No problem for a Manly Car Owner like me, I had it round there in a jiffy, and my chiropractor tells me I’ll be able to sit down without wincing and groaning in a few short months.
Overall, as big as it is, I’d have to say the Pathfinder is growing on me, and starting to feel like home. Partly because it’s bigger than my house.
Acquired: September 2017
Distance travelled this month: 688km
Average fuel consumption: A genuinely impressive 8.6L/100km, with some long, highway cruising
Frankly, I’ve never understood why men seem to feel more manly when they’re at the wheel of a big, loud and lumbering SUV.
Back in the days when 4WD vehicles were only bought by blokes with thick socks, thicker beards (before they were hipster) and questionable hygiene, there was something hugely blokey about owning one, and not just because it made you stick out in traffic because you were so much bigger than everyone else.
Perhaps it’s because I think off-roading is slightly pointless and hugely boring, but I’ve just never seen the appeal, despite many and varied car companies trying to convince me otherwise.
Recently, however, my two city-slick children and I went camping, for the first time ever, at a Dads and Kids adventure organised by a neighbour who obviously likes the outdoors far more than we do.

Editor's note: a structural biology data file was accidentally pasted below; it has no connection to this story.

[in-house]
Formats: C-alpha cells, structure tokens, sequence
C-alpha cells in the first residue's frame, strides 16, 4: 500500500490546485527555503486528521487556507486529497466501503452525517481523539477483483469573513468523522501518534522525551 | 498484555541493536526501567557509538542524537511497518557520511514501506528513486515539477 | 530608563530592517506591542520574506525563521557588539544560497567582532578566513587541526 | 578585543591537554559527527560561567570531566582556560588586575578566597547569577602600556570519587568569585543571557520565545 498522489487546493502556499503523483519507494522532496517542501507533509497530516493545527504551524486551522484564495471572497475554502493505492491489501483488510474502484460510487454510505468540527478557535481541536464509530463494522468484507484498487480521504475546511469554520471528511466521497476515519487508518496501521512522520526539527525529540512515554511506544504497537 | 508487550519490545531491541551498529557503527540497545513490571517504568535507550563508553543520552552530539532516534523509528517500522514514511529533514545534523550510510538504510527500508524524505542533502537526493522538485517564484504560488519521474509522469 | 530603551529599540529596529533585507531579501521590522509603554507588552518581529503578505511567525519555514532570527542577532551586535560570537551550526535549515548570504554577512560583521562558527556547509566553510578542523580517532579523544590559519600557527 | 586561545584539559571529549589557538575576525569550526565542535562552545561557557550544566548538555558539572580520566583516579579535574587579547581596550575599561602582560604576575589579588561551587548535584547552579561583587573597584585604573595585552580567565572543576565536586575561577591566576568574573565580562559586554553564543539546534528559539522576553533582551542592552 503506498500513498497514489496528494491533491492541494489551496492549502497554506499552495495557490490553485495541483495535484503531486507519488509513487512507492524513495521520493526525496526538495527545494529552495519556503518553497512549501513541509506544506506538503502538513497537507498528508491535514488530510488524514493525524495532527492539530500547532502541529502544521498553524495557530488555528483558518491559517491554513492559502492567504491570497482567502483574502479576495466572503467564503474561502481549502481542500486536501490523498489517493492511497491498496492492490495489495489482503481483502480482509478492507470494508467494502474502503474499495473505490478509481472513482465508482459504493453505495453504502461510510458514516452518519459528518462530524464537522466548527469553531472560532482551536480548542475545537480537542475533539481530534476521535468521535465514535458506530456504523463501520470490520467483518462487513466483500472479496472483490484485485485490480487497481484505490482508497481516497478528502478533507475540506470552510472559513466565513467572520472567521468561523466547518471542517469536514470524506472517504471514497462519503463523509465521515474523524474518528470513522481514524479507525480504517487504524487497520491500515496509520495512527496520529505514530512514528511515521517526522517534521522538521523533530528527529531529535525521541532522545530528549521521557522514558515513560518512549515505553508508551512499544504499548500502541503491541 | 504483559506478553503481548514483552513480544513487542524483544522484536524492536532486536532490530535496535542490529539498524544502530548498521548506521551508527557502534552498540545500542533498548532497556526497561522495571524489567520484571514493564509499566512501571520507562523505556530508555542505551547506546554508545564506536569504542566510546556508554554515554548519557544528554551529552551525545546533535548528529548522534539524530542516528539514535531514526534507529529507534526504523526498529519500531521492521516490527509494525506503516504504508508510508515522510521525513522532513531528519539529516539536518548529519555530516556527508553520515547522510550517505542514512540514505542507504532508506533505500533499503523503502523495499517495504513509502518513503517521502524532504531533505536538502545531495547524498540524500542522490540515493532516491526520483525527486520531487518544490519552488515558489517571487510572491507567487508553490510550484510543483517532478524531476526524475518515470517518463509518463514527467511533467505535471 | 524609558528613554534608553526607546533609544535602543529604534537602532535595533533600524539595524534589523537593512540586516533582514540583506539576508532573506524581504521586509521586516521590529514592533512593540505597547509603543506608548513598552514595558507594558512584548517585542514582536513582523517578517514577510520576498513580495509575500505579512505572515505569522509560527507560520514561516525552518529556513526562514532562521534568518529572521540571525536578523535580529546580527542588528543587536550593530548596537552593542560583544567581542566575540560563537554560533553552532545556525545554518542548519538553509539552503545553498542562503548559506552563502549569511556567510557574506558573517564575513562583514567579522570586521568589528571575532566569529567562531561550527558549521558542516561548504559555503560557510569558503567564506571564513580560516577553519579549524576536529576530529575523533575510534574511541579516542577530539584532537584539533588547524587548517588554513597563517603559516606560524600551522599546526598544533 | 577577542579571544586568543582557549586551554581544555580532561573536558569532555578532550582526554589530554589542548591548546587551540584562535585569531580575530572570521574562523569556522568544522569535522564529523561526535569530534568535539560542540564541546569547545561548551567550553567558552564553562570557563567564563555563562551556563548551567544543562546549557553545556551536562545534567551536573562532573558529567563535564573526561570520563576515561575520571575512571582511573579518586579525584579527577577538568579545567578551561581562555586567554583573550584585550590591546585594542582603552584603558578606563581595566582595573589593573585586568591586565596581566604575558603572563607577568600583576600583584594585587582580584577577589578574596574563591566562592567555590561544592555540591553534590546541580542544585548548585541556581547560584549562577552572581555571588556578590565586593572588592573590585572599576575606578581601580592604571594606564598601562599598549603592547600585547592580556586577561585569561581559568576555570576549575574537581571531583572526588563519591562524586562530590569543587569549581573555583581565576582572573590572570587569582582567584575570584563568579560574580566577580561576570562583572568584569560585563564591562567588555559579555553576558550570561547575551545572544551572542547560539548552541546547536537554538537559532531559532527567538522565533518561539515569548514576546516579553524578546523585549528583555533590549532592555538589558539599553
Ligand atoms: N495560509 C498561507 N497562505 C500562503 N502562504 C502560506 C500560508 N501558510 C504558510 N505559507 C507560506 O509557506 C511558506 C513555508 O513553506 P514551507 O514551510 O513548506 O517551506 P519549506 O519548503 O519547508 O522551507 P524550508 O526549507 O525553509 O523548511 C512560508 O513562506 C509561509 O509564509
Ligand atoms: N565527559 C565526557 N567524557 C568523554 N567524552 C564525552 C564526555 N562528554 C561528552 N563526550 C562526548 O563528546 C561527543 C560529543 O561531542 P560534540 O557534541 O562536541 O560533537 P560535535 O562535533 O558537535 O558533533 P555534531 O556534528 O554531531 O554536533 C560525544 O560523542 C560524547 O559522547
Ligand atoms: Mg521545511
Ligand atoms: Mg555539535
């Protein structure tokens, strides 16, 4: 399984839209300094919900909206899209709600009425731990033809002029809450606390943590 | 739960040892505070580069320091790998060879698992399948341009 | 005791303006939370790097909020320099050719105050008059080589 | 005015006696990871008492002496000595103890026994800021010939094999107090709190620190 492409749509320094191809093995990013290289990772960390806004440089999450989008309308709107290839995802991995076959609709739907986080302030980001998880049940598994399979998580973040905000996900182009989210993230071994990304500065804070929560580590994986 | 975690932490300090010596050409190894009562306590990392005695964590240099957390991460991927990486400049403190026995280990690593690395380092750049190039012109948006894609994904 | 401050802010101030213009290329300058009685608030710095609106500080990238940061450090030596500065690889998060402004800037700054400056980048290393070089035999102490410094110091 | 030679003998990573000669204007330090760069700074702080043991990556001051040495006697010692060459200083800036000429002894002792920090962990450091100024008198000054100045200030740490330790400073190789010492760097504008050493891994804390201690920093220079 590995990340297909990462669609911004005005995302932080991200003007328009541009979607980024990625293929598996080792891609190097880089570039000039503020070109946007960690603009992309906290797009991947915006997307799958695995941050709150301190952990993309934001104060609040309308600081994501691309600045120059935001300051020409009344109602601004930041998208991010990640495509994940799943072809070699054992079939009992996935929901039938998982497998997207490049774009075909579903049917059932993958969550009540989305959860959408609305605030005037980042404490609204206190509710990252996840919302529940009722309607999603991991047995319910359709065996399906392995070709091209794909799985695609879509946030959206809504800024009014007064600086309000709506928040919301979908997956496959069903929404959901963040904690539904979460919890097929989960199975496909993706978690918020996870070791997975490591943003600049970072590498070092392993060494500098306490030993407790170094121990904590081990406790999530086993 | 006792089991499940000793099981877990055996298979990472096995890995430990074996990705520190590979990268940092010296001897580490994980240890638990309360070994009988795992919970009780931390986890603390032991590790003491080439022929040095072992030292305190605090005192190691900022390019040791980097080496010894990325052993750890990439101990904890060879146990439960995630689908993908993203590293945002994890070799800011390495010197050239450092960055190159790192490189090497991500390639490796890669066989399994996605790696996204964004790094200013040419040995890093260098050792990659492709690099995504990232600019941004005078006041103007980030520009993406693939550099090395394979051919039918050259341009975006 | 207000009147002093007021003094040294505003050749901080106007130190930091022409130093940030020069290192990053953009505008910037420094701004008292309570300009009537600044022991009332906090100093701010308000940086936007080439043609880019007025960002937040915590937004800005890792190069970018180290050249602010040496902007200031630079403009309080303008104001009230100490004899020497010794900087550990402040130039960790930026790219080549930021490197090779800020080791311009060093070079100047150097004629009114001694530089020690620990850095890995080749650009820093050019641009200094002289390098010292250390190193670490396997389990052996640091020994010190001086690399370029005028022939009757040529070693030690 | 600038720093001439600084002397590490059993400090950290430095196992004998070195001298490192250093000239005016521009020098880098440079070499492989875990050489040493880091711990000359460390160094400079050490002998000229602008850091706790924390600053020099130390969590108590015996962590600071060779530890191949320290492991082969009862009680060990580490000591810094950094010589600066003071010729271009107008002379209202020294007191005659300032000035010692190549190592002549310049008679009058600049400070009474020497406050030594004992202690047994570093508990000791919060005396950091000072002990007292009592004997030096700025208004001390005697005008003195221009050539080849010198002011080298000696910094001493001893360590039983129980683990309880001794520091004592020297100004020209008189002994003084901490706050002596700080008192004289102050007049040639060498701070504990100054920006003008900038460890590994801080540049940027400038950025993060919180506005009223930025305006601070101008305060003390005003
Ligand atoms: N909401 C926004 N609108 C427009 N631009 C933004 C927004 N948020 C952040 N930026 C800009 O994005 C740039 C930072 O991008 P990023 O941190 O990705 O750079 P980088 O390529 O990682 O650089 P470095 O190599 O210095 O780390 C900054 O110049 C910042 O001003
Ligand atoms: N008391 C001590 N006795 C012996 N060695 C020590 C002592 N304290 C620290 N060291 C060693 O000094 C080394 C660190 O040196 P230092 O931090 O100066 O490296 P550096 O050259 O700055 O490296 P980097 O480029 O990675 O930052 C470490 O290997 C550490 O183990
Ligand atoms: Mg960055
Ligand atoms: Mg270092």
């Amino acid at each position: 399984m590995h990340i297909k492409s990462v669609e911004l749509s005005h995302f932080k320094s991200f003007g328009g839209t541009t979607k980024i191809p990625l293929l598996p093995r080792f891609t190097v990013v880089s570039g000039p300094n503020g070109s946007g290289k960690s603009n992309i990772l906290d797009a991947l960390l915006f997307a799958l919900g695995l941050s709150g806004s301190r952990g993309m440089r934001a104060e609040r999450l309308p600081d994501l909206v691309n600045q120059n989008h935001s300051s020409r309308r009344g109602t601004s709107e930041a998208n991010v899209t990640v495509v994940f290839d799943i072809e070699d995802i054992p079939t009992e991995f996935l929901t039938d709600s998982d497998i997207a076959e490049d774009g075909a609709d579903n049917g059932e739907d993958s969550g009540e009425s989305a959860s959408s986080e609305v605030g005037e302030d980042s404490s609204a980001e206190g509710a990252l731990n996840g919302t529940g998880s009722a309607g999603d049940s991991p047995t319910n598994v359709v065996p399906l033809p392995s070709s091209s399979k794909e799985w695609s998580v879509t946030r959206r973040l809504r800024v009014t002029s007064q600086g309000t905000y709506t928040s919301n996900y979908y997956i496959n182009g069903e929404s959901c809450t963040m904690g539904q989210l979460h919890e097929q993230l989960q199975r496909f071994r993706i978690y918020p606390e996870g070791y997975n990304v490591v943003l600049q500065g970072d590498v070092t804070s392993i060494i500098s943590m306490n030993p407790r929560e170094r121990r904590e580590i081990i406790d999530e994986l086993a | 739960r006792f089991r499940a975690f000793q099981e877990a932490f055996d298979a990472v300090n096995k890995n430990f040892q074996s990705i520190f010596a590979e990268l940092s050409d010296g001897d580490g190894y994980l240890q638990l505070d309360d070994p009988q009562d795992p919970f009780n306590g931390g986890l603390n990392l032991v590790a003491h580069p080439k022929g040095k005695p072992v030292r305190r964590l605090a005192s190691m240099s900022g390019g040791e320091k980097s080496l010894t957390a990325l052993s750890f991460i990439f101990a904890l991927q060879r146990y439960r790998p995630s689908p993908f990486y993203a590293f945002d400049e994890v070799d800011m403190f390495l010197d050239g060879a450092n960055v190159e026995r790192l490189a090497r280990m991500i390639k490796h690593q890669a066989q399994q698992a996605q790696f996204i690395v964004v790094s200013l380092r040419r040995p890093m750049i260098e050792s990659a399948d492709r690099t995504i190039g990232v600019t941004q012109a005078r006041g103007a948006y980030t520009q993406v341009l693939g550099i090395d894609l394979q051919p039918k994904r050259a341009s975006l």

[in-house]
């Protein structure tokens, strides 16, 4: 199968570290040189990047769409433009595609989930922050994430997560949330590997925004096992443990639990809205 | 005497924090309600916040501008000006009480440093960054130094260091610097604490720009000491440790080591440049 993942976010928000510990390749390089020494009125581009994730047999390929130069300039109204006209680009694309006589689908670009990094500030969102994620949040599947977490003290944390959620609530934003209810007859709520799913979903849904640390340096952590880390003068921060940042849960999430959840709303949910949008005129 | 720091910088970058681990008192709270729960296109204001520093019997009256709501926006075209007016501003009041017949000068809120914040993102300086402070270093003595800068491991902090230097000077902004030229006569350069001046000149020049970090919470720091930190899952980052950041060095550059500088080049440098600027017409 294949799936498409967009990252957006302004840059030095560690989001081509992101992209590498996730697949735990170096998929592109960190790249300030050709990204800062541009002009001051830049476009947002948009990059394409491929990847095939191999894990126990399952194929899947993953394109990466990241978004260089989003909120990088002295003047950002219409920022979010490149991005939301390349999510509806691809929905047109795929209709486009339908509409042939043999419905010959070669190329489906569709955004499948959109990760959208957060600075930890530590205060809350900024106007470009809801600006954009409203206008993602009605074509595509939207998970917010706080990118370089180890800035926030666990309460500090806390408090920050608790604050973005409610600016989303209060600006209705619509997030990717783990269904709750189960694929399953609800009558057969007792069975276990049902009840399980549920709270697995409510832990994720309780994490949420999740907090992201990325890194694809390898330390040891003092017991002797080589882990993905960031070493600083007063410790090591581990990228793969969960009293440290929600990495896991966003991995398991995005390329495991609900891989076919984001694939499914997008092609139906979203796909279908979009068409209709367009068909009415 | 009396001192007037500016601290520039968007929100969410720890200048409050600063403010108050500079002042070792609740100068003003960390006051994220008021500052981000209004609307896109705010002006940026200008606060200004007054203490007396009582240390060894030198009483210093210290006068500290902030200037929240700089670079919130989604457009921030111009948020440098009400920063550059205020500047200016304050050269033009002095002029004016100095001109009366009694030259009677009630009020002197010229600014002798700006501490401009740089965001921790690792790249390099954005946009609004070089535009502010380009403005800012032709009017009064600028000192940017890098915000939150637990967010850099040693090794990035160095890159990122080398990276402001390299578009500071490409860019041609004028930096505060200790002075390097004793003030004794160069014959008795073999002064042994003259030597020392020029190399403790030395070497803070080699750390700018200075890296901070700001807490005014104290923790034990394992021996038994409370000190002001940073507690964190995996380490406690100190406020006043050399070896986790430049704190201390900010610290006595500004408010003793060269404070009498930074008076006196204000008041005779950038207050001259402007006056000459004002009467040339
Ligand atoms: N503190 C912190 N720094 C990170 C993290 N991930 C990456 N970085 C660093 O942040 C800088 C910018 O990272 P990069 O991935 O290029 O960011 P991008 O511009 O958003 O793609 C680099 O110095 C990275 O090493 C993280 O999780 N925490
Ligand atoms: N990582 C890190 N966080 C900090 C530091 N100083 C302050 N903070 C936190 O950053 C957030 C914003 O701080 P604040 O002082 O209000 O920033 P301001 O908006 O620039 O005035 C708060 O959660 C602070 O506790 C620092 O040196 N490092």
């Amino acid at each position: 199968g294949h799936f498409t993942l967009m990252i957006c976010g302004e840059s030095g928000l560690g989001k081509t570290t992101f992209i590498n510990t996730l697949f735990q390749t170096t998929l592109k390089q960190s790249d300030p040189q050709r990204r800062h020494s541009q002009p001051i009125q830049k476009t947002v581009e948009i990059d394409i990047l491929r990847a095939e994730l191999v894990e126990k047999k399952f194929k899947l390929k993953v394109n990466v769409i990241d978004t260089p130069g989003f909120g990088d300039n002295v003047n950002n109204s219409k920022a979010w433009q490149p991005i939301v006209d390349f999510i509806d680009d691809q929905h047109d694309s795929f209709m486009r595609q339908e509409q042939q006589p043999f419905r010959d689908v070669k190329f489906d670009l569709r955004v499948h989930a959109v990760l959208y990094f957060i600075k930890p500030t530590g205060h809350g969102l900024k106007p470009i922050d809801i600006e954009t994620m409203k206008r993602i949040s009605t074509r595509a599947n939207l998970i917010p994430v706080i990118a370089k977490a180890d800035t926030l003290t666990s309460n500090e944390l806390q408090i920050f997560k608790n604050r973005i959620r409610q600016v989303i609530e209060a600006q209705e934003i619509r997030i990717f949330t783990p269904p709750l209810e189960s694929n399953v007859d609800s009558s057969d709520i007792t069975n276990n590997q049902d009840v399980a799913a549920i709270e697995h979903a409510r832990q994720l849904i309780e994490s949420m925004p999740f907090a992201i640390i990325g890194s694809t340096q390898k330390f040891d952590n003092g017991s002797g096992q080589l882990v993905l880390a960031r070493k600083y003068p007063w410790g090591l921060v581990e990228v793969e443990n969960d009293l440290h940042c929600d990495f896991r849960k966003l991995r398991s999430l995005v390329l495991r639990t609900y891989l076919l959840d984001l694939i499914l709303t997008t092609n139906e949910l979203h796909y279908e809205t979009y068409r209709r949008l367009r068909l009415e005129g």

Rolling up at the Coledale campground (right by the beach, effectively in the middle of town and with toilet blocks, we weren’t exactly roughing it), my vast Nissan Pathfinder felt as completely in its element as I didn’t.
While other Dads with jam-packed normal sized cars turned up looking like they would explode if you opened a door too quickly, I had brought enough camping gear, it seemed, for a family of 20, plus boogie boards, cricket bats and everything else I vaguely thought might come in handy.
Because my vehicle was so vast and manly, it became the focus point of our little camping area (occupied by no less than 10 dads and 20 kids), parked proudly in the middle with its rear door open and the boot used for storing all kinds of stuff, and even getting kids changed.